I was seeing before me the Algerian and Moroccan occurrence, how these people until this day suffer from being unable to exploit their language efficiently.
I was gazing at those sophisticated intellectuals, my friend among them, sitting around that table before the audience, and I could only envision research white mice inside white uniformed thick eyeglasses scientist’s labs.
I imagined a staff of scientists bringing their mice experiments into a conduct show.
I sincerely detest what I am saying, but the verify that you have Arabs, coming and make a representation for researchers that they did about their cases within their societies and correspond to it in Hebrew before mostly Arabic speaking audience was more than upsetting.
These people came with a serious study of the status of education and the obstacles for better leadership inside the Arab communities.
Why couldn’t they do it under an Arab forum with the sponsoring of an institute like Van Leer? (If the fact is that Israelis only have source of money)
I am someone who actually believes in mutual assistance between Israelis and Palestinians on diverse levels in order to attain a just solution at the end; But as I grew up hearing the word normalization and attacking it without understanding what it meant, and each day I get involved with Israeli-Palestinian (a word I shouldn’t be using, ARABS) forums I come to a closer perceptive of the danger of the word normalization in our case.
I don’t know what the word that suits what I deem is, but it is positioned there close to those thin lines between normalization and demoralization.
I believe if any decent Israeli institute exists, it would at least help mobilize the Arabic as a mother language for these people.
Another thing I realized while I was sometimes listening to what these intellectual representing, something I always thought that I was making up, and somehow, I always thought who I am to believe that this way, I have no knowledge or experience in the political indulgence, and my theories come from very personal things that I aged in my life ever since I was a child.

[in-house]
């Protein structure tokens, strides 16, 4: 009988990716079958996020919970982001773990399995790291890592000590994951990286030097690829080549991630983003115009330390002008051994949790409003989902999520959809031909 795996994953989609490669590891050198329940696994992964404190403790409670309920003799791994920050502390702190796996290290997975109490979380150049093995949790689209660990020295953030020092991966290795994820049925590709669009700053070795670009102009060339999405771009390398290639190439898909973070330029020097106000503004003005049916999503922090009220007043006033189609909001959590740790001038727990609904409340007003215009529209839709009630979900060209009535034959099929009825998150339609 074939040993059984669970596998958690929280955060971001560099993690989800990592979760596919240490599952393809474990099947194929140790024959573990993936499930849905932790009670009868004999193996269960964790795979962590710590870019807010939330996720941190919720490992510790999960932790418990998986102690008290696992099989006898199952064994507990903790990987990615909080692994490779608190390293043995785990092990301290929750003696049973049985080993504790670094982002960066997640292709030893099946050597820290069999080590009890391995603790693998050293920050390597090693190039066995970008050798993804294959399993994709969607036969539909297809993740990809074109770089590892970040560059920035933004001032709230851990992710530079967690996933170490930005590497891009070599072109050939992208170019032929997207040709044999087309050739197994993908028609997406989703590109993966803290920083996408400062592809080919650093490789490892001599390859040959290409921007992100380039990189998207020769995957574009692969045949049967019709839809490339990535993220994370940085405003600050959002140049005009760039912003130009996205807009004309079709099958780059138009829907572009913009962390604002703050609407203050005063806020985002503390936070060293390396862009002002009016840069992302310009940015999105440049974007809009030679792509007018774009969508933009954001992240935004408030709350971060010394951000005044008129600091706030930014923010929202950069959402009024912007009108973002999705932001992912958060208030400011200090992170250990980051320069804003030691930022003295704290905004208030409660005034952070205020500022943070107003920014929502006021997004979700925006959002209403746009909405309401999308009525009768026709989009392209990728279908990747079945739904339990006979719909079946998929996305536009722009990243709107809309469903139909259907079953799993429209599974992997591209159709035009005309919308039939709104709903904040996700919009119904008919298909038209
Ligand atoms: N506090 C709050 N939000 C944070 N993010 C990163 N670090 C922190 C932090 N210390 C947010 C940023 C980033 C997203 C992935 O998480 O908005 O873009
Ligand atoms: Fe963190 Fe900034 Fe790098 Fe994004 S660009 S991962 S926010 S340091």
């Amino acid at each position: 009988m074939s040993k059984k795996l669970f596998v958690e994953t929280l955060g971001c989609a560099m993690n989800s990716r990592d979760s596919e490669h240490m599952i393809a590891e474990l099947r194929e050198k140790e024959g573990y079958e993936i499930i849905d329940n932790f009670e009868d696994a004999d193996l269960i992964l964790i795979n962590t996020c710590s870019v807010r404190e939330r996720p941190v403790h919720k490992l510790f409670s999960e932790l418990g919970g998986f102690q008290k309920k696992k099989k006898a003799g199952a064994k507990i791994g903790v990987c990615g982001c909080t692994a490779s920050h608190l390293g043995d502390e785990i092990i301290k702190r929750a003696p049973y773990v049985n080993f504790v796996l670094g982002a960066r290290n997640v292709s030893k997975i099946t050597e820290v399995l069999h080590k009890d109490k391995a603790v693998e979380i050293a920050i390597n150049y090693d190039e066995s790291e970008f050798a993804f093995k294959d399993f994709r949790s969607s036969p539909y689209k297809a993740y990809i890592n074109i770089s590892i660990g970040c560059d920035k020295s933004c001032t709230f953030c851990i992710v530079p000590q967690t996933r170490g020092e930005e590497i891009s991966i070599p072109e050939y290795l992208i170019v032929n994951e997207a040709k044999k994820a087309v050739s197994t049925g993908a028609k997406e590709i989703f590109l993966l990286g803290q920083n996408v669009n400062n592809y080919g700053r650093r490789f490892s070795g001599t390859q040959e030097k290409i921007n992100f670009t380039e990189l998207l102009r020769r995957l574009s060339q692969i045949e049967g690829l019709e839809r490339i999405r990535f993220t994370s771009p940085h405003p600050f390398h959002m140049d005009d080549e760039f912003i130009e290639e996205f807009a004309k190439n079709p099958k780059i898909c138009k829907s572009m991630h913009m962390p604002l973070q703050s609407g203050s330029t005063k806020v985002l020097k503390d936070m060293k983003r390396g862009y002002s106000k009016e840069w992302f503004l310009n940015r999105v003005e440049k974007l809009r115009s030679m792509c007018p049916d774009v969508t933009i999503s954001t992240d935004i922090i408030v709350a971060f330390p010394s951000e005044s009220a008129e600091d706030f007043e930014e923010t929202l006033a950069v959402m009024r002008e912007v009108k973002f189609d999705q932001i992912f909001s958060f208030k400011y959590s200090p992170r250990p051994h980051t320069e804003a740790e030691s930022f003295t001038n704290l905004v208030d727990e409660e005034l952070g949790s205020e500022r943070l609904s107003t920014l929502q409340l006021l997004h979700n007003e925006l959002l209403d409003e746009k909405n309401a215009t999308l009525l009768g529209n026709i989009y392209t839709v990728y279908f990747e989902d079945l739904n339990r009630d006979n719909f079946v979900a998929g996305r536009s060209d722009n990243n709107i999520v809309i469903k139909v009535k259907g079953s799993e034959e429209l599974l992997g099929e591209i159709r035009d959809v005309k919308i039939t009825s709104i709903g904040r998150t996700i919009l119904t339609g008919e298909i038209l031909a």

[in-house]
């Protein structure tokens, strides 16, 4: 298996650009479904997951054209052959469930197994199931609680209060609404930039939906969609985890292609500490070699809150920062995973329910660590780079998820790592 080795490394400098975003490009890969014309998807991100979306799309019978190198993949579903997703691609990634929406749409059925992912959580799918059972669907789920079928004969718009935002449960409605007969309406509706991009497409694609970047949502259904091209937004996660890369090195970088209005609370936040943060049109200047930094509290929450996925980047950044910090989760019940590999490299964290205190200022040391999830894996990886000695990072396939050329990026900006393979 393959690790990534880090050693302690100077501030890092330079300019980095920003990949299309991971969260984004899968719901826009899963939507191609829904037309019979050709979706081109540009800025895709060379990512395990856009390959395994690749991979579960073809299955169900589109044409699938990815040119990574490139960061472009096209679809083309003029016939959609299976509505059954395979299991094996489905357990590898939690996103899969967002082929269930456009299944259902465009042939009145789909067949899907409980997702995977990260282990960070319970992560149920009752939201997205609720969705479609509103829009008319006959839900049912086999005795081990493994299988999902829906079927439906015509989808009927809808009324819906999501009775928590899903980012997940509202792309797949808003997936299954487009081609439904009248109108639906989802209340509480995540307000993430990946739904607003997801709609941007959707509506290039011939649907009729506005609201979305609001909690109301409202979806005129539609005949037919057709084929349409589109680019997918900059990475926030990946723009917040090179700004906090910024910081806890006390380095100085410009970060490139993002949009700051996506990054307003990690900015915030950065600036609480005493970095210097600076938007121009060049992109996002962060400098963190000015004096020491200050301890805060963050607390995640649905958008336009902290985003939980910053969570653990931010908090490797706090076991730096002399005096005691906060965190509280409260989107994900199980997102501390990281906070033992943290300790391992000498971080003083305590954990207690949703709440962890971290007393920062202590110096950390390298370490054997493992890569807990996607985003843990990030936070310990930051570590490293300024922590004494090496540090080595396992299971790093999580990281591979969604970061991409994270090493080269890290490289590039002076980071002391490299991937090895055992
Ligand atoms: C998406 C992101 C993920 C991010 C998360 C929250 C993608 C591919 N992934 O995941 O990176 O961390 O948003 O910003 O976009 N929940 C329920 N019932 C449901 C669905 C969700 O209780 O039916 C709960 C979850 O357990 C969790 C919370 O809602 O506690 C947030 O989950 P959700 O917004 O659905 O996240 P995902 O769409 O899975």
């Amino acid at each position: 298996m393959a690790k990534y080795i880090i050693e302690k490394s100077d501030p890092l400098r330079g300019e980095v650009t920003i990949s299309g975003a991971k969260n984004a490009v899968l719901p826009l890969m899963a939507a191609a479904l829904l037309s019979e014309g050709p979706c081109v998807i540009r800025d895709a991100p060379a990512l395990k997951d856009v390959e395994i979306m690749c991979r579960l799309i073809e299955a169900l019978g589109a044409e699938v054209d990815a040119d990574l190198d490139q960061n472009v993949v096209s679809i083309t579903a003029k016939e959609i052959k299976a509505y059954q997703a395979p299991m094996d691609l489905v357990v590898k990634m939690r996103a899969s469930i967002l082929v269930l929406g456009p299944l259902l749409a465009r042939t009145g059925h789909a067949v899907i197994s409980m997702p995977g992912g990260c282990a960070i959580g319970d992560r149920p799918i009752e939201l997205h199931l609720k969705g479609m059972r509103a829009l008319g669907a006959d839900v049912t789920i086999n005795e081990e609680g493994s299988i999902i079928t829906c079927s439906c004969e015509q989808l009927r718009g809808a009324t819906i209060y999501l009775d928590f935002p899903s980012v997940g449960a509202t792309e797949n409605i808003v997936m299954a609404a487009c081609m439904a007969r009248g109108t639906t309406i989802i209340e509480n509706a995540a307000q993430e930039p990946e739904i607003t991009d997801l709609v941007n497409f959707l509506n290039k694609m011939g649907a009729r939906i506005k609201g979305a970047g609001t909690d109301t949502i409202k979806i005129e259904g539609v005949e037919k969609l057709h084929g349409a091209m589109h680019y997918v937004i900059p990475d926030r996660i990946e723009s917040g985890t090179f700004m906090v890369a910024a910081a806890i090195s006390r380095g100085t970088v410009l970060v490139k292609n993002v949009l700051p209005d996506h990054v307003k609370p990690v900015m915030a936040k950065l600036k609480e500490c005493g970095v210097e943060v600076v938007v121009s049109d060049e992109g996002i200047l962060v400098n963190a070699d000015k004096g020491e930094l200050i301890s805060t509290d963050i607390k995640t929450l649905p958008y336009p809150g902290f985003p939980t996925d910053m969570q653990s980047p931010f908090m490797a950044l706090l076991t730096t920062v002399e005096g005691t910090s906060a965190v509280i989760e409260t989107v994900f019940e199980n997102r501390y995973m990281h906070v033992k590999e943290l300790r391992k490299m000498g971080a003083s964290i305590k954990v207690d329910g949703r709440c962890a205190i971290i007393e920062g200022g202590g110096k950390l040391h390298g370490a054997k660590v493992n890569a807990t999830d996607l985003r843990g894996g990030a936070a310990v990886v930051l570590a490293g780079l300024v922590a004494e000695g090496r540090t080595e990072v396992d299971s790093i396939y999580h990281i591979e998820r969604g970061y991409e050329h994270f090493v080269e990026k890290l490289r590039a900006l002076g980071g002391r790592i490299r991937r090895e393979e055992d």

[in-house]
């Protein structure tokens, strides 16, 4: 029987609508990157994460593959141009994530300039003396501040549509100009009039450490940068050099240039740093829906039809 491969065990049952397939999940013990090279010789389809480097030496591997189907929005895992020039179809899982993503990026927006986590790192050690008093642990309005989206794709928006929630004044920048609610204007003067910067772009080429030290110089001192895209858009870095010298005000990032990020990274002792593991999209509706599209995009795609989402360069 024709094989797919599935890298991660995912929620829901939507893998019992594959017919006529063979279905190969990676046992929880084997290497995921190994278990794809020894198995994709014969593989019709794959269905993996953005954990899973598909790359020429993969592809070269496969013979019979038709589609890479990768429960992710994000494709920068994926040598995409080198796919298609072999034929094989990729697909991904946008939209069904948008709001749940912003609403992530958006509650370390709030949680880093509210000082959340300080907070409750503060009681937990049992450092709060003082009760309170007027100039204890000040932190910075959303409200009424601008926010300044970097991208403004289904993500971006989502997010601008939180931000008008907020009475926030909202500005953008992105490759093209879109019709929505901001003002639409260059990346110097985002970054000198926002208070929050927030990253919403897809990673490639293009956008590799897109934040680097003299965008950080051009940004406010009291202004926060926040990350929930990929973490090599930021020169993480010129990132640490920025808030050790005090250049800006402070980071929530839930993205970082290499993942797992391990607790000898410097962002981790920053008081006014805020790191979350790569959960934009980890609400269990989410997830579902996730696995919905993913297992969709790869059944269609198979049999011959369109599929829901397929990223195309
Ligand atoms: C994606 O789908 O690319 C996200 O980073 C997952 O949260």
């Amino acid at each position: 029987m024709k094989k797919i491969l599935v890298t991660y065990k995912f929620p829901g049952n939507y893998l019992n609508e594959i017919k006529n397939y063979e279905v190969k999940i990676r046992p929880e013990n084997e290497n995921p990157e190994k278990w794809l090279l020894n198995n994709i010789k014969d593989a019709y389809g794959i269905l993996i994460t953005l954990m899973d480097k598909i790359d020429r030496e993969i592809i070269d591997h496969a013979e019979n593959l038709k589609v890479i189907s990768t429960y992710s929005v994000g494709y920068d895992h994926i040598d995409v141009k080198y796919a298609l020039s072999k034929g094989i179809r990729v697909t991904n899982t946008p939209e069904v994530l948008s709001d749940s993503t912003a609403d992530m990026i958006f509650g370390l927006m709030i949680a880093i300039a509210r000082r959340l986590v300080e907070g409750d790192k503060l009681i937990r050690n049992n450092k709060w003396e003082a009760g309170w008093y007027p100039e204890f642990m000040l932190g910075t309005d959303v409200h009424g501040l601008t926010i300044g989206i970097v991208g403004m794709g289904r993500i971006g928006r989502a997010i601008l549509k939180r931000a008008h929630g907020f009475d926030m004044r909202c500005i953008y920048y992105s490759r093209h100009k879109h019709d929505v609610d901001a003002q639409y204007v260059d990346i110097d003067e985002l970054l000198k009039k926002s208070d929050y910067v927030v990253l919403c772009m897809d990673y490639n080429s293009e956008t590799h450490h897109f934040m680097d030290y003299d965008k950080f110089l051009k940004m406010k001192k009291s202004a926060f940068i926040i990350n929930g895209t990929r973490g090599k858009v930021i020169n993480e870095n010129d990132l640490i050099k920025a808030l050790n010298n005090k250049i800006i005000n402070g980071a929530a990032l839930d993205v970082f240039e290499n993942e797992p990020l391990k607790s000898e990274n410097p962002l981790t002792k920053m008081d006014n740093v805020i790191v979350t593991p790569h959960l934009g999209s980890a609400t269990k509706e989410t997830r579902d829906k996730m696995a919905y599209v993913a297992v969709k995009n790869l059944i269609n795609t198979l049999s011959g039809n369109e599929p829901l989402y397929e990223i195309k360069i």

In the past years, I have been watching the situation in Jerusalem with great fear, and the only thing I was seeing is the previous experience of the 48 occupations inside the green line.
I am seeing Jerusalem being Judaism(ized) in every aspect, streets, signs, people’s absolute indifference, everyone entrapped into his problems and benefits. I haven’t been them during the 48 time, but what is happening today in Jerusalem makes it a living experience of the past, but what alerts me is the augmentation of lack of awareness among people. During the 48, people didn’t have a prior experience, model, but today, we know what it means to try to uproot our identities. The uprising that is happening inside those people intellectual generation in trying to re-root their identities doesn’t come from outer space. It comes out of a mental suffering that was passed from one generation to another.
As those people were discussing the voluntary, planned process of uprooting their identities, their nationalities through the educational system, I understood what it meant to stay steadfast. I knew the great thing those in Jerusalem did by refusing to submit to the Israeli laws after 67, especially when it came to education.
In the end, there was a real movement of resistance that I never understood or appreciated, (I was too young for both). We were saved by not allowing the Israeli system to evolve in our education.
No matter how wrong or how I disagree with the Jordanian and the Palestinian educational system ( too tight, and doesn’t promote thinking ), but it kept our identities, I understand how important it was to refuse to teach Hebrew or to allow it in our schools.
And I see it today, as one school after another is diminishing in the trap of judaizing our minds, into enforcing their schools, in pretending to give better circumstances, in feeding those schools with money per HEAD, in forcing people in registering to these schools to prove their private rights inside the city.
If the poorest and the least given person among us saw those sophisticated intellectuals discussing their sufferings and obstacles in Hebrew the other day, they would understand the virtue of living inside our roots.